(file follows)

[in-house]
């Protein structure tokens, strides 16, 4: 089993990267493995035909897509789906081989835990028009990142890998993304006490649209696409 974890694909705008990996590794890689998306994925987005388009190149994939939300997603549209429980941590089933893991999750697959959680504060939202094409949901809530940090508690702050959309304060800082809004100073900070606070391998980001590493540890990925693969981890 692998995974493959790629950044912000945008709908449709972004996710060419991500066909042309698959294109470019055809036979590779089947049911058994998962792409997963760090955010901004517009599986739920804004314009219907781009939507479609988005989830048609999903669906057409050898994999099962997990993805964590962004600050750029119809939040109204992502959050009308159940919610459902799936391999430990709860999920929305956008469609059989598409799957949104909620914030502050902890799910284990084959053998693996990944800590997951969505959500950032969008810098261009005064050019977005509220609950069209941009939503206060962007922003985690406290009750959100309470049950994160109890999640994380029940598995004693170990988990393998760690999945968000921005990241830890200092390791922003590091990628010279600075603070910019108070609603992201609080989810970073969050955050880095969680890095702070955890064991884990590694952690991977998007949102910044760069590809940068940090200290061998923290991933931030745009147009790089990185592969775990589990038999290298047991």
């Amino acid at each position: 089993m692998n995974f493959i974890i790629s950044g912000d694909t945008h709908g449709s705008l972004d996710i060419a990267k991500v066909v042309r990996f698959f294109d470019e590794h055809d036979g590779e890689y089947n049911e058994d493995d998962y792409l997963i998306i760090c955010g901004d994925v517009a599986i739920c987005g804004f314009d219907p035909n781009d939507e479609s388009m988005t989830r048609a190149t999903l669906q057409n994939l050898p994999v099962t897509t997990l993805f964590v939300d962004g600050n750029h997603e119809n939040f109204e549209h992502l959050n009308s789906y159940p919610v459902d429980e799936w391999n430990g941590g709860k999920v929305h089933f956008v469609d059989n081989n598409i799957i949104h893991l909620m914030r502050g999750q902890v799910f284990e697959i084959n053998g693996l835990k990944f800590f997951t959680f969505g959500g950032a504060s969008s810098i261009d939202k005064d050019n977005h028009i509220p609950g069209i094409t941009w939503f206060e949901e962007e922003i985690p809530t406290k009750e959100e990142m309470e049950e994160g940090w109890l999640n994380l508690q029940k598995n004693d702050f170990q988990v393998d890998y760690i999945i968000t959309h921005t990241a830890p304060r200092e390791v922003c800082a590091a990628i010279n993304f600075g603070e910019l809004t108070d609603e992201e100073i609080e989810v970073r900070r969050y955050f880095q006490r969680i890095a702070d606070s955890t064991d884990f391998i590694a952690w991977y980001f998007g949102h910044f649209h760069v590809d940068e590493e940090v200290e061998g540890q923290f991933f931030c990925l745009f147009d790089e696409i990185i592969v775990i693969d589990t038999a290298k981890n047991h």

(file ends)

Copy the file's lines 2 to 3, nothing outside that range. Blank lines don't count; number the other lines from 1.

């Protein structure tokens, strides 16, 4: 089993990267493995035909897509789906081989835990028009990142890998993304006490649209696409 974890694909705008990996590794890689998306994925987005388009190149994939939300997603549209429980941590089933893991999750697959959680504060939202094409949901809530940090508690702050959309304060800082809004100073900070606070391998980001590493540890990925693969981890 692998995974493959790629950044912000945008709908449709972004996710060419991500066909042309698959294109470019055809036979590779089947049911058994998962792409997963760090955010901004517009599986739920804004314009219907781009939507479609988005989830048609999903669906057409050898994999099962997990993805964590962004600050750029119809939040109204992502959050009308159940919610459902799936391999430990709860999920929305956008469609059989598409799957949104909620914030502050902890799910284990084959053998693996990944800590997951969505959500950032969008810098261009005064050019977005509220609950069209941009939503206060962007922003985690406290009750959100309470049950994160109890999640994380029940598995004693170990988990393998760690999945968000921005990241830890200092390791922003590091990628010279600075603070910019108070609603992201609080989810970073969050955050880095969680890095702070955890064991884990590694952690991977998007949102910044760069590809940068940090200290061998923290991933931030745009147009790089990185592969775990589990038999290298047991």
């Amino acid at each position: 089993m692998n995974f493959i974890i790629s950044g912000d694909t945008h709908g449709s705008l972004d996710i060419a990267k991500v066909v042309r990996f698959f294109d470019e590794h055809d036979g590779e890689y089947n049911e058994d493995d998962y792409l997963i998306i760090c955010g901004d994925v517009a599986i739920c987005g804004f314009d219907p035909n781009d939507e479609s388009m988005t989830r048609a190149t999903l669906q057409n994939l050898p994999v099962t897509t997990l993805f964590v939300d962004g600050n750029h997603e119809n939040f109204e549209h992502l959050n009308s789906y159940p919610v459902d429980e799936w391999n430990g941590g709860k999920v929305h089933f956008v469609d059989n081989n598409i799957i949104h893991l909620m914030r502050g999750q902890v799910f284990e697959i084959n053998g693996l835990k990944f800590f997951t959680f969505g959500g950032a504060s969008s810098i261009d939202k005064d050019n977005h028009i509220p609950g069209i094409t941009w939503f206060e949901e962007e922003i985690p809530t406290k009750e959100e990142m309470e049950e994160g940090w109890l999640n994380l508690q029940k598995n004693d702050f170990q988990v393998d890998y760690i999945i968000t959309h921005t990241a830890p304060r200092e390791v922003c800082a590091a990628i010279n993304f600075g603070e910019l809004t108070d609603e992201e100073i609080e989810v970073r900070r969050y955050f880095q006490r969680i890095a702070d606070s955890t064991d884990f391998i590694a952690w991977y980001f998007g949102h910044f649209h760069v590809d940068e590493e940090v200290e061998g540890q923290f991933f931030c990925l745009f147009d790089e696409i990185i592969v775990i693969d589990t038999a290298k981890n047991h």